Tag: network

Juniper spruces up partner programme

JuniperBerriesJuniper Networks has announced some updates to its partner advantage programme in a bid to reward the better performers.

The “Elite” tier has some new categories including cloud services provider, next gen and rising star,  which will give Juniper to rank its partners better. .

A points-based reward schemehas been introduced so that partners can manage and track deals quicker. That programme starts  next month.

Matt Hurley, corporate VP, global channels and field marketing at Juniper, wrote in the company bog:

“As we built out the Juniper Partner Advantage program in 2016, we found that customer demands were changing and our channel partners were reshaping their business models to address those changes.  To account for these changes in partners’ business models, we’ve created new categories within the Elite level of the Juniper Partner Advantage programme. These new categories enrich the Elite partner tier, which is our highest, most operationally sophisticated partner level. Adding new categories within the tier allows us to place partners at the optimal part of the program that works best for their business needs.”

A Next Gen partner is one involved with software, services and XaaS. Rising stars will head to the  Elite level and will be invited to join based on their business plans.

Referencing the other development in the rewards programme it would make life easier for partners, Hurley said

“In addition to a greatly enhanced user interface for claims submissions, the new program is integrated with our updated Deal Registration System (in AMER and EMEA) to ensure deal preference and pricing advantages, helping partners manage, track and close on deals quickly,” he said.

Cisco leans on programmable networks

Cisco Kid Cisco updated its IOS XR network operating system while adding three additional routers to its portfolio as part of a drive to programmable networks.

Greg Smith, head of service provider marketing for Cisco said that rather than asking service providers to build their own programmable networks, Cisco via its IOS XR is committed to delivering those capabilities as a core part of the operating system.

He said service providers would rather buy these capabilities than build it themselves.

The Cisco network initiative is centred on a set of APIs which model data traveling across the network. There is also a software development kit that service providers can use to more easily expose network services to developers and their customers.

Cisco expects service providers to use these tools to create self-service portals through which end customers can provision network services in minutes instead of the several weeks.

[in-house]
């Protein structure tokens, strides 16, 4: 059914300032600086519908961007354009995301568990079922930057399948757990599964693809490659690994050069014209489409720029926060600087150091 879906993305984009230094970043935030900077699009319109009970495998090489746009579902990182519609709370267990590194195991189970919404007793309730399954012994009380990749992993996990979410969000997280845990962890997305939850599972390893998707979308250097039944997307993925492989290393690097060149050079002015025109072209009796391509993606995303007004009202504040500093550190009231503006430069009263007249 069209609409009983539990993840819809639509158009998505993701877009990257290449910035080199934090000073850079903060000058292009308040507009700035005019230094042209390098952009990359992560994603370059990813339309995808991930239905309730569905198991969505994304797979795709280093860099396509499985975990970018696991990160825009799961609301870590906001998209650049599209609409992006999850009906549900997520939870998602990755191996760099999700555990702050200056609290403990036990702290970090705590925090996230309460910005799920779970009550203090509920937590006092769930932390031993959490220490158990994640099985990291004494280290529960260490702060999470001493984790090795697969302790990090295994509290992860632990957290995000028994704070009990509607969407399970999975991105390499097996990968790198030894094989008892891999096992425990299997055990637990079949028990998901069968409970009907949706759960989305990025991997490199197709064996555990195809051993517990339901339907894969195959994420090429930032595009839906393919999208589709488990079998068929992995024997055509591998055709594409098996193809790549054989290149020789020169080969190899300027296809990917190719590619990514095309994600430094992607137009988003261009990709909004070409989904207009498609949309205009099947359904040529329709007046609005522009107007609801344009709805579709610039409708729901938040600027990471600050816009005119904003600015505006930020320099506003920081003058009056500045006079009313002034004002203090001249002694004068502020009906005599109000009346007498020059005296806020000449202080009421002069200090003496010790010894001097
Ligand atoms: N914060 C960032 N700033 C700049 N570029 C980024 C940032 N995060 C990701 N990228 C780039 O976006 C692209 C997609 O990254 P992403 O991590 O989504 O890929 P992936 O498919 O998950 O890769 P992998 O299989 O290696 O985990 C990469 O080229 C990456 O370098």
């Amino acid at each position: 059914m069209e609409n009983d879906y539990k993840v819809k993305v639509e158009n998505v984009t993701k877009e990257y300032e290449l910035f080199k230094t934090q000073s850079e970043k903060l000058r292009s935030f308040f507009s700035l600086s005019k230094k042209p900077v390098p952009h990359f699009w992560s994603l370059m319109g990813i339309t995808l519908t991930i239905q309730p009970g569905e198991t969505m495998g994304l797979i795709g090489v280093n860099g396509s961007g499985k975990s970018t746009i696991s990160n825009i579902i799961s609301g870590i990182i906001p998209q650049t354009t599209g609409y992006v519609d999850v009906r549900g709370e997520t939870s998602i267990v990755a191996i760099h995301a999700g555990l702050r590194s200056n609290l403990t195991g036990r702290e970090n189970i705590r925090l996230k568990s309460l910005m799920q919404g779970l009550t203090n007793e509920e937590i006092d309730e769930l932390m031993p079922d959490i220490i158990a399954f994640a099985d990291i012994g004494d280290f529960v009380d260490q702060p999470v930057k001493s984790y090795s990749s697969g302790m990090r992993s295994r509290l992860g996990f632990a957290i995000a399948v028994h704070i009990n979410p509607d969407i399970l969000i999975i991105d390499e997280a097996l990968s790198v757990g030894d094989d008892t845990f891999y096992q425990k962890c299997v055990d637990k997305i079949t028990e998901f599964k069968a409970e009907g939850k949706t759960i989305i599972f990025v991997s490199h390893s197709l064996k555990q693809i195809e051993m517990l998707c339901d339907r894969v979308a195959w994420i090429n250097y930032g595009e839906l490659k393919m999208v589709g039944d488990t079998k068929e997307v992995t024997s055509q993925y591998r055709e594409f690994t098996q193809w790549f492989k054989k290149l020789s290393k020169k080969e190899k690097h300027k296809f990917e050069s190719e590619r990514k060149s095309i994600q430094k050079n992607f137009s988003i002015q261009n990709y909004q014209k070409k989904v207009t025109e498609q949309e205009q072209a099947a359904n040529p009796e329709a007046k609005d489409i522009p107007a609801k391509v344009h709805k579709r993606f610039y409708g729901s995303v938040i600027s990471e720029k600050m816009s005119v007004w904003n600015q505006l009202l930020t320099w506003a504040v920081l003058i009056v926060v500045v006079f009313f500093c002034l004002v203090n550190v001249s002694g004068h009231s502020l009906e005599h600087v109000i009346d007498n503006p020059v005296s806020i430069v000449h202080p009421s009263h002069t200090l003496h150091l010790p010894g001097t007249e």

Developers could use them to build applications that use those network services through the APIs that Cisco is releasing in its operating system and the announced software-defined Application Centric Infrastructure (ACI) networking architecture.

Smith said that the cunning plan is to insert these technologies into the existing tool chain of service providers, because they don’t have a lot of real-time insights into the network.

To help facilitate the deployment of those services at scale, Cisco this week also unveiled the Cisco NCS 5000 Series, which can be configured with up to 40-80 10GE ports and 4 100GE ports, a Cisco NCS 5500 Series that provides up to 288 routed 100GE ports for WAN aggregation, and the Cisco NCS 1000 Series, which provides access to 100/200/250G-bit wavelengths over distances exceeding 3,000km with existing fibre.

Smith claims that Cisco is the only provider of network infrastructure capable of unifying local and wide area networks at that distance.

Cisco sues Arista

ciscologoNetwork equipment maker Cisco Systems has sued Arista Networks for copying its networking technologies.

The lawsuits, filed in a federal court in California, accuses Arista of infringing on 14 patents on networks and also on related copyrights.

Cisco General Counsel Mark Chandler wrote in his bog that rather than building its products and services based on new technologies developed by Arista, however, and providing legitimate competition to Cisco, Arista took a shortcut by blatantly and extensively copying the innovative networking technologies designed and developed by Cisco.

Arista was formed by former Cisco employees, including Chief Development Officer Andreas Bechtolsheim, Chief Technology Officer Kenneth Duda, and Chief Executive Officer Jayshree Ullal.

Arista said it had not yet been able to evaluate the lawsuits.

“While we have respect for Cisco as a fierce competitor and the dominant player in the market, we are disappointed that they have to resort to litigation rather than simply compete with us in products,” Arista said in a statement.